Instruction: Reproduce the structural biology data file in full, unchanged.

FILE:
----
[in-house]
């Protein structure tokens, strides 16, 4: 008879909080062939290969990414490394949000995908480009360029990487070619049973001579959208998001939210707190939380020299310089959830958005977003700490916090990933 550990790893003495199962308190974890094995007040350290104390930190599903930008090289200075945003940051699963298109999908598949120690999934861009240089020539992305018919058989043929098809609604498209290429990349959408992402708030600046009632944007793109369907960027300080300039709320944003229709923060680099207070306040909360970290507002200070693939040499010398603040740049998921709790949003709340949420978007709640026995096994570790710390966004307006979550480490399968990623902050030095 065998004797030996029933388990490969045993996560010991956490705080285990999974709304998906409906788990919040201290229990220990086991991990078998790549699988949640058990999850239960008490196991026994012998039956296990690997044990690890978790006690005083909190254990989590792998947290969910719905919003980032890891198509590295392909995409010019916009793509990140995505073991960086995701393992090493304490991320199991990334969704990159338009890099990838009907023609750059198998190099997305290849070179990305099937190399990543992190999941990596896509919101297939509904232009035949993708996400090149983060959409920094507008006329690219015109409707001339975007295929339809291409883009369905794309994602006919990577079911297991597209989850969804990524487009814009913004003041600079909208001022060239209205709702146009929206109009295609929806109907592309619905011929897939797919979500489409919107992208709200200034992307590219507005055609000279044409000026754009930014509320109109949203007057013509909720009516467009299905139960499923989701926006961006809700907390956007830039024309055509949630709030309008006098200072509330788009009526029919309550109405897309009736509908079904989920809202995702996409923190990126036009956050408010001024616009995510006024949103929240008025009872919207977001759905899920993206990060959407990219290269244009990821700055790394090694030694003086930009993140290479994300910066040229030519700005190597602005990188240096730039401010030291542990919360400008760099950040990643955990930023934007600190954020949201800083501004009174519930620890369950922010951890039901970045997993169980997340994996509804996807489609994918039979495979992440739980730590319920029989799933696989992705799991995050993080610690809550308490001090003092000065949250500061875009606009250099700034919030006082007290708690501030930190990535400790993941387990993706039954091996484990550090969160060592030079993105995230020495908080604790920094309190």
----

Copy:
[in-house]
């Protein structure tokens, strides 16, 4: 008879909080062939290969990414490394949000995908480009360029990487070619049973001579959208998001939210707190939380020299310089959830958005977003700490916090990933 550990790893003495199962308190974890094995007040350290104390930190599903930008090289200075945003940051699963298109999908598949120690999934861009240089020539992305018919058989043929098809609604498209290429990349959408992402708030600046009632944007793109369907960027300080300039709320944003229709923060680099207070306040909360970290507002200070693939040499010398603040740049998921709790949003709340949420978007709640026995096994570790710390966004307006979550480490399968990623902050030095 065998004797030996029933388990490969045993996560010991956490705080285990999974709304998906409906788990919040201290229990220990086991991990078998790549699988949640058990999850239960008490196991026994012998039956296990690997044990690890978790006690005083909190254990989590792998947290969910719905919003980032890891198509590295392909995409010019916009793509990140995505073991960086995701393992090493304490991320199991990334969704990159338009890099990838009907023609750059198998190099997305290849070179990305099937190399990543992190999941990596896509919101297939509904232009035949993708996400090149983060959409920094507008006329690219015109409707001339975007295929339809291409883009369905794309994602006919990577079911297991597209989850969804990524487009814009913004003041600079909208001022060239209205709702146009929206109009295609929806109907592309619905011929897939797919979500489409919107992208709200200034992307590219507005055609000279044409000026754009930014509320109109949203007057013509909720009516467009299905139960499923989701926006961006809700907390956007830039024309055509949630709030309008006098200072509330788009009526029919309550109405897309009736509908079904989920809202995702996409923190990126036009956050408010001024616009995510006024949103929240008025009872919207977001759905899920993206990060959407990219290269244009990821700055790394090694030694003086930009993140290479994300910066040229030519700005190597602005990188240096730039401010030291542990919360400008760099950040990643955990930023934007600190954020949201800083501004009174519930620890369950922010951890039901970045997993169980997340994996509804996807489609994918039979495979992440739980730590319920029989799933696989992705799991995050993080610690809550308490001090003092000065949250500061875009606009250099700034919030006082007290708690501030930190990535400790993941387990993706039954091996484990550090969160060592030079993105995230020495908080604790920094309190």